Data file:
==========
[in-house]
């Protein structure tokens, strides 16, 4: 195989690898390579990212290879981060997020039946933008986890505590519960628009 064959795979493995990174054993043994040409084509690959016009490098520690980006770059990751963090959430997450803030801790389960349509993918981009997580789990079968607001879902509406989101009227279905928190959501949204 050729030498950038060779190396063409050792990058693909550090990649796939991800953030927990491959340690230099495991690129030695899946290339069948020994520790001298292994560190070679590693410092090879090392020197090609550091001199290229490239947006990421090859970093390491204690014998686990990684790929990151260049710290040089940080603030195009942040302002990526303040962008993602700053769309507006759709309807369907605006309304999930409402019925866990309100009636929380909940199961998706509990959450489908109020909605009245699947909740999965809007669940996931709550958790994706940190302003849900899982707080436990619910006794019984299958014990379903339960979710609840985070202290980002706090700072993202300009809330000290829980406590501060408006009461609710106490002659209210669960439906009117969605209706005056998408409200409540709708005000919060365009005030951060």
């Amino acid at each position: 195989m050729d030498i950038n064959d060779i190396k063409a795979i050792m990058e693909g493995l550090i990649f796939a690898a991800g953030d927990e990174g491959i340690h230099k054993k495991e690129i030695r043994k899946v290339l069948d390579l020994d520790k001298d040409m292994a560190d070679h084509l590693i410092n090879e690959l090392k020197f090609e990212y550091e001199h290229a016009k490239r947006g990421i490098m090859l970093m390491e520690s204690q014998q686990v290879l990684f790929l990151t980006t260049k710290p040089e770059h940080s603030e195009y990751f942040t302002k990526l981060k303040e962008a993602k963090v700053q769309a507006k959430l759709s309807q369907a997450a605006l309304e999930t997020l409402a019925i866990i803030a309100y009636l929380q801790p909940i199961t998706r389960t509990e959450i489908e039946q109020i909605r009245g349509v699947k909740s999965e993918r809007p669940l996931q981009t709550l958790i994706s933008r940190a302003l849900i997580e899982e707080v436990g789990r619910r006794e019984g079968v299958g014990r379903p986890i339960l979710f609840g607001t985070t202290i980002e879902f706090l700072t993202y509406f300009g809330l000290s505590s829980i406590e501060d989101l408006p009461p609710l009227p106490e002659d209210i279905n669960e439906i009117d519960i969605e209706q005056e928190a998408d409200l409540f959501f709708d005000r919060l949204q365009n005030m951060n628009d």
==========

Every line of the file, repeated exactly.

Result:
[in-house]
């Protein structure tokens, strides 16, 4: 195989690898390579990212290879981060997020039946933008986890505590519960628009 064959795979493995990174054993043994040409084509690959016009490098520690980006770059990751963090959430997450803030801790389960349509993918981009997580789990079968607001879902509406989101009227279905928190959501949204 050729030498950038060779190396063409050792990058693909550090990649796939991800953030927990491959340690230099495991690129030695899946290339069948020994520790001298292994560190070679590693410092090879090392020197090609550091001199290229490239947006990421090859970093390491204690014998686990990684790929990151260049710290040089940080603030195009942040302002990526303040962008993602700053769309507006759709309807369907605006309304999930409402019925866990309100009636929380909940199961998706509990959450489908109020909605009245699947909740999965809007669940996931709550958790994706940190302003849900899982707080436990619910006794019984299958014990379903339960979710609840985070202290980002706090700072993202300009809330000290829980406590501060408006009461609710106490002659209210669960439906009117969605209706005056998408409200409540709708005000919060365009005030951060």
């Amino acid at each position: 195989m050729d030498i950038n064959d060779i190396k063409a795979i050792m990058e693909g493995l550090i990649f796939a690898a991800g953030d927990e990174g491959i340690h230099k054993k495991e690129i030695r043994k899946v290339l069948d390579l020994d520790k001298d040409m292994a560190d070679h084509l590693i410092n090879e690959l090392k020197f090609e990212y550091e001199h290229a016009k490239r947006g990421i490098m090859l970093m390491e520690s204690q014998q686990v290879l990684f790929l990151t980006t260049k710290p040089e770059h940080s603030e195009y990751f942040t302002k990526l981060k303040e962008a993602k963090v700053q769309a507006k959430l759709s309807q369907a997450a605006l309304e999930t997020l409402a019925i866990i803030a309100y009636l929380q801790p909940i199961t998706r389960t509990e959450i489908e039946q109020i909605r009245g349509v699947k909740s999965e993918r809007p669940l996931q981009t709550l958790i994706s933008r940190a302003l849900i997580e899982e707080v436990g789990r619910r006794e019984g079968v299958g014990r379903p986890i339960l979710f609840g607001t985070t202290i980002e879902f706090l700072t993202y509406f300009g809330l000290s505590s829980i406590e501060d989101l408006p009461p609710l009227p106490e002659d209210i279905n669960e439906i009117d519960i969605e209706q005056e928190a998408d409200l409540f959501f709708d005000r919060l949204q365009n005030m951060n628009d």